According to a new report by the Natural Resources Defense Council, New Jersey saw a significant increase in beach closures and swimming advisories last year because of poor water quality. The state had 245 beach closures and advisories in 2012, up 87 percent from the year before. According to the Bergen County Record, the increase was due primarily to a a one-day closure of 103 beaches on Long Beach Island to remove a wash-up of floatable debris and to the fact that Ocean County began issuing beach advisories for the first time that year, pushing the numbers up.
Still, the problem of polluted water persists thanks to stormwater runoff, the largest known cause of beach water pollution nationwide. The runoff, accumulating over time and picking up toxic sediment and debris as it drains into oceans and lakes, can cause gastroenteritis, hepatitis, encephalitis, skin rashes, respiratory illnesses and ear, nose, and eye infections.
In New Jersey, the most significant source of polluted ocean and bay water continues to be old sewer systems that overflow after heavy rains, as well as stormwater runoff from roadways, parking lots, building roofs and other impervious surfaces, according to the Record. In areas hit by Hurricane Sandy, the NRDC found that preseason water quality sampling did not detect exceedances of the state’s swimming and shellfishing standards.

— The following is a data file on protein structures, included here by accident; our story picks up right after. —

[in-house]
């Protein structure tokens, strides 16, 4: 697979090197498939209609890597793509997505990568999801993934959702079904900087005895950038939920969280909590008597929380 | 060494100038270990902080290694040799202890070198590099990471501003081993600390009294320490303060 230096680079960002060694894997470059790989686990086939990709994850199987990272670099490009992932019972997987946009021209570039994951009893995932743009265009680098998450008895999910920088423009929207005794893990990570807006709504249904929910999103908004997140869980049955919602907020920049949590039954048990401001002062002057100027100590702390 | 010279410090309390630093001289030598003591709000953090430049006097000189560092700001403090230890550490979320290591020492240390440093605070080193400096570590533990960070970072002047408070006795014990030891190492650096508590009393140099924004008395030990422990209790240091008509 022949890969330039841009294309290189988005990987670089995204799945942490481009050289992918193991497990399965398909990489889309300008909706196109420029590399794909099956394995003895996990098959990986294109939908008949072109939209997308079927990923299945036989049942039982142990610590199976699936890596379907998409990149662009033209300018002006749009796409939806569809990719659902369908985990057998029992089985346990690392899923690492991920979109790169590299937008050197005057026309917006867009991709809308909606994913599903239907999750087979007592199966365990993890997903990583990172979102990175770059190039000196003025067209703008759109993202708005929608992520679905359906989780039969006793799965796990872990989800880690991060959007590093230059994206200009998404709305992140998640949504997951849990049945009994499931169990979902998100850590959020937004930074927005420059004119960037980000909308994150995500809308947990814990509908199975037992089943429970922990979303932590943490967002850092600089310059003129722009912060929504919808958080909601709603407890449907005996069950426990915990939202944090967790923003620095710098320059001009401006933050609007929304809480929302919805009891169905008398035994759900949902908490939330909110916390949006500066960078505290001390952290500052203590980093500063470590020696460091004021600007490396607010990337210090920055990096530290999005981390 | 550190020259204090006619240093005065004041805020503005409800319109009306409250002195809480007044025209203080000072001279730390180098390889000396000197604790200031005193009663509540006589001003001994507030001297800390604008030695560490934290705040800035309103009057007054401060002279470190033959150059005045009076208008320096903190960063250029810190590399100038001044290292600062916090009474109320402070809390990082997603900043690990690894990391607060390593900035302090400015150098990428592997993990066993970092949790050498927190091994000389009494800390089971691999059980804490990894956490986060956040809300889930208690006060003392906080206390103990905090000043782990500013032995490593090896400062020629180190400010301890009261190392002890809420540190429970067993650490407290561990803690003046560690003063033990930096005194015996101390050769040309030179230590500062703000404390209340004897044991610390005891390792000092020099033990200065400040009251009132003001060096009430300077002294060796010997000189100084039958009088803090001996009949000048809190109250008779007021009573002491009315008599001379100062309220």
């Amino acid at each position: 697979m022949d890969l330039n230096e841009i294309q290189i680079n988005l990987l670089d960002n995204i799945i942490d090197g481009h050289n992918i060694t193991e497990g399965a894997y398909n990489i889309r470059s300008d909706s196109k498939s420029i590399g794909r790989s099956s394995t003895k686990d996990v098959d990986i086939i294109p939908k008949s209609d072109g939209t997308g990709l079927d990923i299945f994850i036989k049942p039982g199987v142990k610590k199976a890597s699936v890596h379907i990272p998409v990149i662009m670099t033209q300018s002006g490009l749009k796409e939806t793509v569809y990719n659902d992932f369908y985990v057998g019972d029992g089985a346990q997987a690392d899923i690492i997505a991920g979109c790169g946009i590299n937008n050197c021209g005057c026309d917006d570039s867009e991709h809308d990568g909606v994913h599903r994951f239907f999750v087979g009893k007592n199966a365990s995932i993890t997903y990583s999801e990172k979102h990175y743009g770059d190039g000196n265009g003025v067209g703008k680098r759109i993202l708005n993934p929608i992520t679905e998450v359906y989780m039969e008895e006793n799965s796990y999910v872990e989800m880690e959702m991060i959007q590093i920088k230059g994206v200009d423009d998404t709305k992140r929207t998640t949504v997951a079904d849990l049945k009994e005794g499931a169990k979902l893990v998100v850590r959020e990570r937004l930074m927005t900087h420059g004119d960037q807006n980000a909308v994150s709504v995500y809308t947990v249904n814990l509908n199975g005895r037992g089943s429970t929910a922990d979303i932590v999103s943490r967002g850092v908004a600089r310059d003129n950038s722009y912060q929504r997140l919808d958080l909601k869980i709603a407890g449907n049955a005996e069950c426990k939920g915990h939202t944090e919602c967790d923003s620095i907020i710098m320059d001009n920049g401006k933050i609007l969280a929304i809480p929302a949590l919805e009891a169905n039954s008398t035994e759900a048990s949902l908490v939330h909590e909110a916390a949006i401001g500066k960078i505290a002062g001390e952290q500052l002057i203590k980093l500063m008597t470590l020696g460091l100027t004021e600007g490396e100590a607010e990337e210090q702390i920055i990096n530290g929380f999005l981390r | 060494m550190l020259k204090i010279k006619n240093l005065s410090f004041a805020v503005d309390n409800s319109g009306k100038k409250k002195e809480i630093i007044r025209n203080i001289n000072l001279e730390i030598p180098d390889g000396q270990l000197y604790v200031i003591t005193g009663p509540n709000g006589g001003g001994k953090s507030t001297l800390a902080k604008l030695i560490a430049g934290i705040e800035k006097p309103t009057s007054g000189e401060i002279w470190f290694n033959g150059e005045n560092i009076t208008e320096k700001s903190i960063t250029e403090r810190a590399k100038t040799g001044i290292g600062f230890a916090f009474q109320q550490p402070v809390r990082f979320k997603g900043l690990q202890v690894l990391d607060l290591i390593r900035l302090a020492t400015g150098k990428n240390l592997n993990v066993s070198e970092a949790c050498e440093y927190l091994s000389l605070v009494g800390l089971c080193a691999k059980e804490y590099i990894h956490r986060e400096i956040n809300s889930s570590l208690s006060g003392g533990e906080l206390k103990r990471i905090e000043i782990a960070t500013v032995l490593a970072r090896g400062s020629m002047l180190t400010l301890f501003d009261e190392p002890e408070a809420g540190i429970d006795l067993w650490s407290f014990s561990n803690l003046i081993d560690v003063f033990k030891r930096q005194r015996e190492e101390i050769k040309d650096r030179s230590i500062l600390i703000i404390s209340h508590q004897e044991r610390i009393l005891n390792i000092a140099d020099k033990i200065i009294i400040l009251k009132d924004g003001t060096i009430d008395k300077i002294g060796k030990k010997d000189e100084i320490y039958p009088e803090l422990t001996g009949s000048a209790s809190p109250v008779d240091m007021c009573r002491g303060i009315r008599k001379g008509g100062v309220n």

A coalition of groups concerned about water quality, including the NRDS and the NY/NJ Baykeeper, last week filed a notice of an intent to sue the EPA, claiming the agency has “failed to meet its legal responsibility to adopt water quality criteria that address the health threat posed by pollution at U.S. beaches.”
But while Jersey had a high number of beach closures last year, it ranked relatively well overall, coming in at seventh in beach water quality among the 30 coastal states in the U.S. The state had four percent of its water quality samples test high for pollution in 2012–up from three percent the year before, but below the seven percent rate more than 3,000 beaches tested at.
Nevertheless, if you’re headed to one of our state’s fine beaches, you may want to look up your beach’s ranking here. The NRDC advises that whenever possible, swim at beaches that your research shows have the cleanest water, are carefully monitored, and have strict closure and advisory procedures. If your beach is not monitored regularly, there are some things you can do to avoid swimming in polluted water:
- If possible, choose beaches that are next to open waters or away from urban areas. They typically pose less of a health risk than beaches in developed areas or in enclosed bays and harbors with little water circulation.
- Look for pipes along the beach that drain stormwater runoff from the streets, and don’t swim near them. Avoid swimming in beachwater that is cloudy or smells bad.
- Keep your head out of the water.
- Avoid swimming for at least 24 hours after it rains and 72 hours after heavy rains.
- Contact local health officials if you suspect beachwater contamination so that others can be protected from exposure.